Sometimes books title are difficult to come up with. But when I consider, Two Girls Staring at the Ceiling (PenguinRandom, 2014) I think, Lucy Frank, this title is perfect.
Written out of Frank’s own battle with Crohn’s disease, this novel-in-verse is simultaneously beautiful and earthy. The premise is simple and as alluded to by the title, focuses on two young women—as opposite in lifestyle, character, and background as you can imagine—who share …
By August Scattergood; Reviewed by Carol Baldwin
The minute sixth-grader Theo Thomas gets off the bus and arrives in Destiny, Florida with his Uncle Raymond, I’m right there with him. The author, Augusta Scattergood uses great details to pull readers into the character and setting: Theo grabs his bags, baseball mitt and a tattered book, Everything You Want to Know About Baseball; the heat hits him like a slap in the face; diesel fumes whoosh around him; he encounters slithery gray stuff hanging from the trees; and no “old men in shorts and flip-flops” meet him and his uncle at the Marathon…
By Autumn J. Bright; Reviewed by Carolyn Burns Bass
Debut author Autumn J. Bright’s Love Sick spins a gritty tale of one woman’s break from the dysfunction and lies of her past and toward a reinvention of herself as an independent woman capable of breaking the abusive generational habits that have bound her life. Toni Jones is a rising star in Charleston’s competitive radio scene. Her husband is a man on the move, ambitious, charismatic and passionate. He’s everything Toni could want in a husband, and more. He’s violent, possessive and a mean drunk. Toni’s family has never approved of Marvin, which makes Marvin resent Toni…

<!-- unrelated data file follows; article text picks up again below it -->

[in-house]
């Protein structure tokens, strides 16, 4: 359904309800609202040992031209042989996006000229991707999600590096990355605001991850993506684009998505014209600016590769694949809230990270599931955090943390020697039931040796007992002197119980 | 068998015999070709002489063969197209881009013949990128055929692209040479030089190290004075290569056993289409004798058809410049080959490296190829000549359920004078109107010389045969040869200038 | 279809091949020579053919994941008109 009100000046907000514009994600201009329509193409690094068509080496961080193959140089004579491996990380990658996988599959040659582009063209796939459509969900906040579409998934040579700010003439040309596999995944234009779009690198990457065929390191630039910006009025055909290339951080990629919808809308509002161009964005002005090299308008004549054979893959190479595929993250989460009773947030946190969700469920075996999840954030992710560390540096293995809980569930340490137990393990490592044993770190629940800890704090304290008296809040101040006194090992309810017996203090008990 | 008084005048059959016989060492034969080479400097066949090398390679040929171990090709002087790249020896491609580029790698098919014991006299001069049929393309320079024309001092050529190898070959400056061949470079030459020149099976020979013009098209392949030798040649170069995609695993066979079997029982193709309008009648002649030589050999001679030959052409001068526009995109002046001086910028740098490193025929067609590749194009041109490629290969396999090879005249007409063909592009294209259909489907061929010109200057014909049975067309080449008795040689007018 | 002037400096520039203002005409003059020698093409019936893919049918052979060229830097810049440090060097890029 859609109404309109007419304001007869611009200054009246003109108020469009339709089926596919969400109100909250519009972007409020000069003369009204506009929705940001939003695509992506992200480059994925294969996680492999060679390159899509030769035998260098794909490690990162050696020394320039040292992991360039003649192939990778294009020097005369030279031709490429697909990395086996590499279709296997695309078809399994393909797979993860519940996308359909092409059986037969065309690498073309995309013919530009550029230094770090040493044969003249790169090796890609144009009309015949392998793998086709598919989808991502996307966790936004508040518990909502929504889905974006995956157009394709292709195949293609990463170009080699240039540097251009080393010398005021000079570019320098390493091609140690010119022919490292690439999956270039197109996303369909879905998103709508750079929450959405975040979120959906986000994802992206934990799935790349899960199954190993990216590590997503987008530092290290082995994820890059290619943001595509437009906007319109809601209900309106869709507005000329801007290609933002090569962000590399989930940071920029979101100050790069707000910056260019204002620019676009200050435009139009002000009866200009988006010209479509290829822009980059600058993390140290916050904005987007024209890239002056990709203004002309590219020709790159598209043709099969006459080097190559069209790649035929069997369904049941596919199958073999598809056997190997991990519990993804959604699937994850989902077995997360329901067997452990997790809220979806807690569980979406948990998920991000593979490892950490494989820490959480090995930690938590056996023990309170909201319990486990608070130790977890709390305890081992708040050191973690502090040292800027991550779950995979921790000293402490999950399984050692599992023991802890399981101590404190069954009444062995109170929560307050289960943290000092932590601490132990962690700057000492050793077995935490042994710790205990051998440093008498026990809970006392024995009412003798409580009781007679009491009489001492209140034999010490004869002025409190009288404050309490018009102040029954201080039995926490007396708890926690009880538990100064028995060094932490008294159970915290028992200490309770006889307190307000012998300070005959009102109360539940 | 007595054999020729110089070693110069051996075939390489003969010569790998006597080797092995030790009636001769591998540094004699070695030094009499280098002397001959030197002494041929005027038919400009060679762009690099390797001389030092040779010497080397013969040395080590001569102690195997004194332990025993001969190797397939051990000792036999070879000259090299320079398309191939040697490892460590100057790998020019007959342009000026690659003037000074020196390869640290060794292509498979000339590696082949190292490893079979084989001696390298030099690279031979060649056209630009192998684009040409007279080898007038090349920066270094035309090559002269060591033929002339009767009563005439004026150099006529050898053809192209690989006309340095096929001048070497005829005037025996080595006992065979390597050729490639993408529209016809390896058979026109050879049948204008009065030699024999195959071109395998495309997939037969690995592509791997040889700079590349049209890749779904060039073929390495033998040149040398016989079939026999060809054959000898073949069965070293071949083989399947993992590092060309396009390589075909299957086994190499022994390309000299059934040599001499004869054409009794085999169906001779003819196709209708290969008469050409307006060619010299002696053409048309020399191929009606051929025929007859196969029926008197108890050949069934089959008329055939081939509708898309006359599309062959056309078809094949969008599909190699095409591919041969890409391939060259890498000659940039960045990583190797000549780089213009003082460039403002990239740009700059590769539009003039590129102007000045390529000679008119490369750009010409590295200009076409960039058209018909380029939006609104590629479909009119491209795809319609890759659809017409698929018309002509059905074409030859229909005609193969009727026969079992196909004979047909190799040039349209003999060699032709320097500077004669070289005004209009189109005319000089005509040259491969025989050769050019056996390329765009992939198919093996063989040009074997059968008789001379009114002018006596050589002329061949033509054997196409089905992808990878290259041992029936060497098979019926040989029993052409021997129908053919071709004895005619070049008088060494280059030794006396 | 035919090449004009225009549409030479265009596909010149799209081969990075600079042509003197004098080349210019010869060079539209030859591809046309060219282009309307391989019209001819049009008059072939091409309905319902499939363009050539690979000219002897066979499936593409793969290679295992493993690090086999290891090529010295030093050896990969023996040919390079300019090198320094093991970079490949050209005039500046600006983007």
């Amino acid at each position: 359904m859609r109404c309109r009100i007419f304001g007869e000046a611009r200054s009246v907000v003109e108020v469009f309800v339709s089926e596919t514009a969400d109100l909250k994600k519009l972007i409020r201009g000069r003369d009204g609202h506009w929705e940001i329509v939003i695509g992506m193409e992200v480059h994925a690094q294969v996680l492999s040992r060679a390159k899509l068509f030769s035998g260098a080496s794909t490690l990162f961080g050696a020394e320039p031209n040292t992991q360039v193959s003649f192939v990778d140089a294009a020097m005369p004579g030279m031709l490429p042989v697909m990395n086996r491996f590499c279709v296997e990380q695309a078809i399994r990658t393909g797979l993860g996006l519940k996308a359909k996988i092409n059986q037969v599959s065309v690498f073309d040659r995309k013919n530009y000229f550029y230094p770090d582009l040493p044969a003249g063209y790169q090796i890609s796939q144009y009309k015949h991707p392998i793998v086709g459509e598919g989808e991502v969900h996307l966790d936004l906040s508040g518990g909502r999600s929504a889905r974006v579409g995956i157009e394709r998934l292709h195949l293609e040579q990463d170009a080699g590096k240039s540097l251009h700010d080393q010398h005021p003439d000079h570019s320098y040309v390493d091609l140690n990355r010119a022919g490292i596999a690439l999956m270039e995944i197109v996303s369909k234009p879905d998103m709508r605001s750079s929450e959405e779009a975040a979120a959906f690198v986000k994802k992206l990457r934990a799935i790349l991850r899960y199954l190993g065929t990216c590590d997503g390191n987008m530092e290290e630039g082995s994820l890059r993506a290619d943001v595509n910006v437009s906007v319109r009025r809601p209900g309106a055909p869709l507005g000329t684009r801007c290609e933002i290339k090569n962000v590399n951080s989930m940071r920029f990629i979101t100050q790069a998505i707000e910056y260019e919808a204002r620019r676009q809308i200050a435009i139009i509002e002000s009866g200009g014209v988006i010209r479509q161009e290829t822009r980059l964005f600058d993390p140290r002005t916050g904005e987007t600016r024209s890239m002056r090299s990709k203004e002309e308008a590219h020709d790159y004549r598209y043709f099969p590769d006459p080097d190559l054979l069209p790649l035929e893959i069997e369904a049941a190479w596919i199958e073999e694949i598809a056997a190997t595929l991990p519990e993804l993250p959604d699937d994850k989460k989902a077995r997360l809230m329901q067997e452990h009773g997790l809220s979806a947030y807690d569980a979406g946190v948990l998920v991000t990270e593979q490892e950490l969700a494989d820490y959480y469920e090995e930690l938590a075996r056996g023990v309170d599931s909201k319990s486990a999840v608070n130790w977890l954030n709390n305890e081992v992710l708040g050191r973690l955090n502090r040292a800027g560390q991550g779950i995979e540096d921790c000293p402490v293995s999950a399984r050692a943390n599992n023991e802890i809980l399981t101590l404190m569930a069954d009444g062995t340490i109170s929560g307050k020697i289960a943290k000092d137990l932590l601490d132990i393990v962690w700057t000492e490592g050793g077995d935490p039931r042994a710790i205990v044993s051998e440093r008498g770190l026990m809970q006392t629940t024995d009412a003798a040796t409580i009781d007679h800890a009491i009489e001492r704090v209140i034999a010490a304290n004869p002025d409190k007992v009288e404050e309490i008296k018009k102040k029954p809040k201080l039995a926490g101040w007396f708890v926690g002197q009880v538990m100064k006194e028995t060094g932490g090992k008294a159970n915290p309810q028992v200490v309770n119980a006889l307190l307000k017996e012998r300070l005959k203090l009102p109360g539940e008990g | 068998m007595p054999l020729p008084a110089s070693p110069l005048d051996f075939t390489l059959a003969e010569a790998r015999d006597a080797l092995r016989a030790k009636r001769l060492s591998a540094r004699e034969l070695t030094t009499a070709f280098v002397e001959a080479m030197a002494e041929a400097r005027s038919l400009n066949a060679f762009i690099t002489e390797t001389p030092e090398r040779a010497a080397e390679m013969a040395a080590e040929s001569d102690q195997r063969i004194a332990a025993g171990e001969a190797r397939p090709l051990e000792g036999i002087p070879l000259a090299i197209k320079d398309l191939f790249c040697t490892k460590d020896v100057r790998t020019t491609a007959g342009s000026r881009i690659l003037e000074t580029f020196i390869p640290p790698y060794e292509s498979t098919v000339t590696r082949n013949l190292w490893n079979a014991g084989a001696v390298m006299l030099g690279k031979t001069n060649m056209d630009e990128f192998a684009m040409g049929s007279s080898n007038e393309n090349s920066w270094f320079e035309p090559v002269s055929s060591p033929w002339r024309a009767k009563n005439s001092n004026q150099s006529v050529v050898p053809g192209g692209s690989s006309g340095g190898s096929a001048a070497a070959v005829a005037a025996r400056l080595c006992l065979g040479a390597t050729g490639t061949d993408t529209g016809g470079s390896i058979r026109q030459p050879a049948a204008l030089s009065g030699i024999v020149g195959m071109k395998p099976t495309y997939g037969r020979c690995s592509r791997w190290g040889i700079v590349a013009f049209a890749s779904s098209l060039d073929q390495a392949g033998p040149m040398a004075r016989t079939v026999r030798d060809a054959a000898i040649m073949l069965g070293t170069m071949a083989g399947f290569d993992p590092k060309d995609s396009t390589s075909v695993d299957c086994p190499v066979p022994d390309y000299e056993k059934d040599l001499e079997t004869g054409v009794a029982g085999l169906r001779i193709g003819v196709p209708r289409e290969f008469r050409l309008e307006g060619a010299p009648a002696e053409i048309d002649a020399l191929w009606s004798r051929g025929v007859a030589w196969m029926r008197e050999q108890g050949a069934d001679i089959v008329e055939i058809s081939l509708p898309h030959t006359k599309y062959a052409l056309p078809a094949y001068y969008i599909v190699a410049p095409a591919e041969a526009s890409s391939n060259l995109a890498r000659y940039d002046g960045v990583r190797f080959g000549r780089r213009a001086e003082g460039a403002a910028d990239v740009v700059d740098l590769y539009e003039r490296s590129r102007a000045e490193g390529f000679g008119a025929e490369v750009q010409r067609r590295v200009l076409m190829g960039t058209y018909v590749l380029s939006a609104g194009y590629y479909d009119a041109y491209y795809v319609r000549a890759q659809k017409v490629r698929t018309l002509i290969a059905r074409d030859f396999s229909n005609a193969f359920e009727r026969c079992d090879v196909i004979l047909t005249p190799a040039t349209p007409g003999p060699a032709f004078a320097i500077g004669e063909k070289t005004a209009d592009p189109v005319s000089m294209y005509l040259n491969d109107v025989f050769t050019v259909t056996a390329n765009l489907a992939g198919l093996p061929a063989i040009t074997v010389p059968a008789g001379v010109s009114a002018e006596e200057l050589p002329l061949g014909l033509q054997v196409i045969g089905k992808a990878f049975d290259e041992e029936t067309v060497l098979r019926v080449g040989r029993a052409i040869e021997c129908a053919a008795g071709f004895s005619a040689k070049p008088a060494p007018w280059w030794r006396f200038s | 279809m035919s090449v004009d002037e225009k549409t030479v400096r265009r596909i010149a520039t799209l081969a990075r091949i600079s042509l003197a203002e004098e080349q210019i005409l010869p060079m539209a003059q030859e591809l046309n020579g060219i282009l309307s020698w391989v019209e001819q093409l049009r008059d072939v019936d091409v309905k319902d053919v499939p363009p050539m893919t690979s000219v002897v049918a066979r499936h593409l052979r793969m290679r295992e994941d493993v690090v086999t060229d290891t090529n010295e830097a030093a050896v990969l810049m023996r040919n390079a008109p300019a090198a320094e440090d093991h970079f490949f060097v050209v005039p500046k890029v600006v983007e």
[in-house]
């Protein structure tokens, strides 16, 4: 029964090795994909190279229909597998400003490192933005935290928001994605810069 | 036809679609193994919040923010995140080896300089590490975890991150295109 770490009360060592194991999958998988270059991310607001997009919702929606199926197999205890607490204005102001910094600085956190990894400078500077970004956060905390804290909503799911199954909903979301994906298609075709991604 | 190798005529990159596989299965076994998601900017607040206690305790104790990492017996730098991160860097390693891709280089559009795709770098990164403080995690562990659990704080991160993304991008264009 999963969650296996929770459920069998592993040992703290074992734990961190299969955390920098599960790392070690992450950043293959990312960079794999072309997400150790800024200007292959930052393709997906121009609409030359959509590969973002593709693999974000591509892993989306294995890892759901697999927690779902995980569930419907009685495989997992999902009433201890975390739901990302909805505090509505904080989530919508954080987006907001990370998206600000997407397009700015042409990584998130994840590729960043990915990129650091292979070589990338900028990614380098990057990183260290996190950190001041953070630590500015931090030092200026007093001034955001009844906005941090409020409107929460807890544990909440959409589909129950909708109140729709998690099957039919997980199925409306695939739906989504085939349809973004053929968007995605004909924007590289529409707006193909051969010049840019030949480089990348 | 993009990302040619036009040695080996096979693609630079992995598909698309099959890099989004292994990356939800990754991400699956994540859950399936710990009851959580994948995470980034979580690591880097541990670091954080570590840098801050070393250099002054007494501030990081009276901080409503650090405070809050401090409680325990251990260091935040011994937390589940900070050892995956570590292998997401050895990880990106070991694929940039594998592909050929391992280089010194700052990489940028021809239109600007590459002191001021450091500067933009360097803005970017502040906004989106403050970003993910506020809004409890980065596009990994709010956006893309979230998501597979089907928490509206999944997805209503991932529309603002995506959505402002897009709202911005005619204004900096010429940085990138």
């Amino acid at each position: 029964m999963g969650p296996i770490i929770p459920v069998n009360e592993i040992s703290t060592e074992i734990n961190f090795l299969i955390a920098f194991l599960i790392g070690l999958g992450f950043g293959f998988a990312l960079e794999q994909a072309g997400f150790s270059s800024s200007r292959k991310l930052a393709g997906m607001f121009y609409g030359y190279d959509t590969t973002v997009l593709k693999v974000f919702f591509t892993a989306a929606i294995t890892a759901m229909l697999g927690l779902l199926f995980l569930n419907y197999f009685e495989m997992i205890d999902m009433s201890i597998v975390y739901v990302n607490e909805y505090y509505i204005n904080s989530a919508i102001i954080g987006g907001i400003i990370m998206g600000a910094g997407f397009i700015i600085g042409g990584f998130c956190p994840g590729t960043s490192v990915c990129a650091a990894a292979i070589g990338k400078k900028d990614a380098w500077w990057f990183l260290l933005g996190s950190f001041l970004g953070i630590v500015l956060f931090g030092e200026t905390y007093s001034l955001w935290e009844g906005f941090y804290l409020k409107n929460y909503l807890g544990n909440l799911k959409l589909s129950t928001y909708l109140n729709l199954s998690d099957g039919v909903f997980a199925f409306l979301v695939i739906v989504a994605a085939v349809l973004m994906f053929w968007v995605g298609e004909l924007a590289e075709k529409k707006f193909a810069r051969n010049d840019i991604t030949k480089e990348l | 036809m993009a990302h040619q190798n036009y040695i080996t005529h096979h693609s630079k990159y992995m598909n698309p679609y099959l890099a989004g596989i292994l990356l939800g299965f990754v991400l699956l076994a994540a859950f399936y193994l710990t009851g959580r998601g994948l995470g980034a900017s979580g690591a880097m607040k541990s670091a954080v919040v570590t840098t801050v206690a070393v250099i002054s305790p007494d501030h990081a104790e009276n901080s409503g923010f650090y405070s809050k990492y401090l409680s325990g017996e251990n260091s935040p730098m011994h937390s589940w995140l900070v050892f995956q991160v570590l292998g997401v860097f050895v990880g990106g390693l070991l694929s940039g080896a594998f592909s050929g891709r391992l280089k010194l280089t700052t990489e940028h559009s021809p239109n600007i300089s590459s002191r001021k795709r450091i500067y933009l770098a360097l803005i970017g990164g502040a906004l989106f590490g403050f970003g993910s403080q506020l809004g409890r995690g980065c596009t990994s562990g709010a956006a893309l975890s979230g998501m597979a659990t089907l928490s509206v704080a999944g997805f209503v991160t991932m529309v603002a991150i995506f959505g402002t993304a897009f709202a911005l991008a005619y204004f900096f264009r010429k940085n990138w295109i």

By Caroline Starr Rose; Reviewed by Carol Baldwin
This is the reason I love well-written historical fiction: It draws me into a place and time that I am barely familiar with, brushes me with information and imagery, and leaves me wanting to know more. Blue Birds by Caroline Starr Rose is such a book. Written from the points of view of Alis, the daughter of one of the first British colonists to land at Roanoke Island and Kimi, a Roanoke girl who has lost her father and uncle at the hands of the English, this novel-in-verse creates a plausible backstory of the Lost Colony. The alternating viewpoints are an excellent vehicle to show what it meant to the English and Indians…
By Paula McLain; Reviewed by Billie Hinton
These are the openings to two of my favorite books in the world, so Paula McLain’s Circling The Sun was on my list to read the moment I learned it existed. I was not disappointed. McLain deftly captures the ambiance of colonial Kenya and meticulously crafts Beryl Markham’s own voice. I was immediately drawn into this familiar world, a landscape and a story that has been previously painted so perfectly by Isak Dinesen and by Beryl Markham herself….
Lori Lansens is guest author in #LitChat on July 20, 2015. Follow #LitChat on Twitter or login directly to our dedicated channel at www.nurph.com/litchat.
By Lori Lansens; Reviewed by Mary Vensel White
On his eighteenth birthday, Wolf Truly boards the tram that takes tourists up the mountain overlooking Palm Springs. He loves the mountain…